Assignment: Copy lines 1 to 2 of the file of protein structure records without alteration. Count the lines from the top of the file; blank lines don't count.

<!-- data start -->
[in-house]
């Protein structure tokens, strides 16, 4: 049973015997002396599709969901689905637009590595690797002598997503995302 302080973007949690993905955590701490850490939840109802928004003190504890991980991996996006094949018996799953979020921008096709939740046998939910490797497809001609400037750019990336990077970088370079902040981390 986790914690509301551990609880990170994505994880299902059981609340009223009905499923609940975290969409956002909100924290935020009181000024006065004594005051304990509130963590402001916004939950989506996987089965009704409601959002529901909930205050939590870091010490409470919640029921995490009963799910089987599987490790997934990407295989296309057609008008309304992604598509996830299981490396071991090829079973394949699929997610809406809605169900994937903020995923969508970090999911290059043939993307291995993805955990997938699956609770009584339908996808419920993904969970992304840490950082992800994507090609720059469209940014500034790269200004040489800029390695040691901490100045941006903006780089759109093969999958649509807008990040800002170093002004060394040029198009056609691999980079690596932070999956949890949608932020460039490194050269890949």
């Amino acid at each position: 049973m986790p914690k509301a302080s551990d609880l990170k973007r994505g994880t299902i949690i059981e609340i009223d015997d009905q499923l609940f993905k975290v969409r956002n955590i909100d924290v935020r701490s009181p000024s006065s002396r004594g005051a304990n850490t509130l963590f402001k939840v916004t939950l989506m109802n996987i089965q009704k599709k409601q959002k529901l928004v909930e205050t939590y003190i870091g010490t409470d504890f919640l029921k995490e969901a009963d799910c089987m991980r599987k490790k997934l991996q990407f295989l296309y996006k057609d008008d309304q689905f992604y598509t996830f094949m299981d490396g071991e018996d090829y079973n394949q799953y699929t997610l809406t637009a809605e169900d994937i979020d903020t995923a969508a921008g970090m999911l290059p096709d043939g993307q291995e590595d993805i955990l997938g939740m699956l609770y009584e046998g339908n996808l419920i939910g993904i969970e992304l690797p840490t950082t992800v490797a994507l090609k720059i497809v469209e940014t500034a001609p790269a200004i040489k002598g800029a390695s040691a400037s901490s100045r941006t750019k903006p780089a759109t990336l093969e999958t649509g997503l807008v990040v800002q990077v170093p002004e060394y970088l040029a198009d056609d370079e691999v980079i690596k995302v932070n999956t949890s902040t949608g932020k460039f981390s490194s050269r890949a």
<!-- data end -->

[in-house]
């Protein structure tokens, strides 16, 4: 049973015997002396599709969901689905637009590595690797002598997503995302 302080973007949690993905955590701490850490939840109802928004003190504890991980991996996006094949018996799953979020921008096709939740046998939910490797497809001609400037750019990336990077970088370079902040981390 986790914690509301551990609880990170994505994880299902059981609340009223009905499923609940975290969409956002909100924290935020009181000024006065004594005051304990509130963590402001916004939950989506996987089965009704409601959002529901909930205050939590870091010490409470919640029921995490009963799910089987599987490790997934990407295989296309057609008008309304992604598509996830299981490396071991090829079973394949699929997610809406809605169900994937903020995923969508970090999911290059043939993307291995993805955990997938699956609770009584339908996808419920993904969970992304840490950082992800994507090609720059469209940014500034790269200004040489800029390695040691901490100045941006903006780089759109093969999958649509807008990040800002170093002004060394040029198009056609691999980079690596932070999956949890949608932020460039490194050269890949």